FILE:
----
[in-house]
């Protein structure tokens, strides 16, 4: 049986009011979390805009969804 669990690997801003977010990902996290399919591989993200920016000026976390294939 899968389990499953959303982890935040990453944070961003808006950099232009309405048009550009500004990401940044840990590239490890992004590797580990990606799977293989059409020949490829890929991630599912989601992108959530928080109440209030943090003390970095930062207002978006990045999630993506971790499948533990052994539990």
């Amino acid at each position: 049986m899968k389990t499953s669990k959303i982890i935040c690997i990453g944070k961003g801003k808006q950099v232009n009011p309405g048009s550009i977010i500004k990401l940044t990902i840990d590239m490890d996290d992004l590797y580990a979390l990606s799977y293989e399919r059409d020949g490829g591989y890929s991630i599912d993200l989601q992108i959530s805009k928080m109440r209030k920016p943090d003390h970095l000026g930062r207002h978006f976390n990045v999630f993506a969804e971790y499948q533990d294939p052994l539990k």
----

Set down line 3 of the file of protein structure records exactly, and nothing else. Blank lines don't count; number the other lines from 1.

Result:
């Amino acid at each position: 049986m899968k389990t499953s669990k959303i982890i935040c690997i990453g944070k961003g801003k808006q950099v232009n009011p309405g048009s550009i977010i500004k990401l940044t990902i840990d590239m490890d996290d992004l590797y580990a979390l990606s799977y293989e399919r059409d020949g490829g591989y890929s991630i599912d993200l989601q992108i959530s805009k928080m109440r209030k920016p943090d003390h970095l000026g930062r207002h978006f976390n990045v999630f993506a969804e971790y499948q533990d294939p052994l539990k």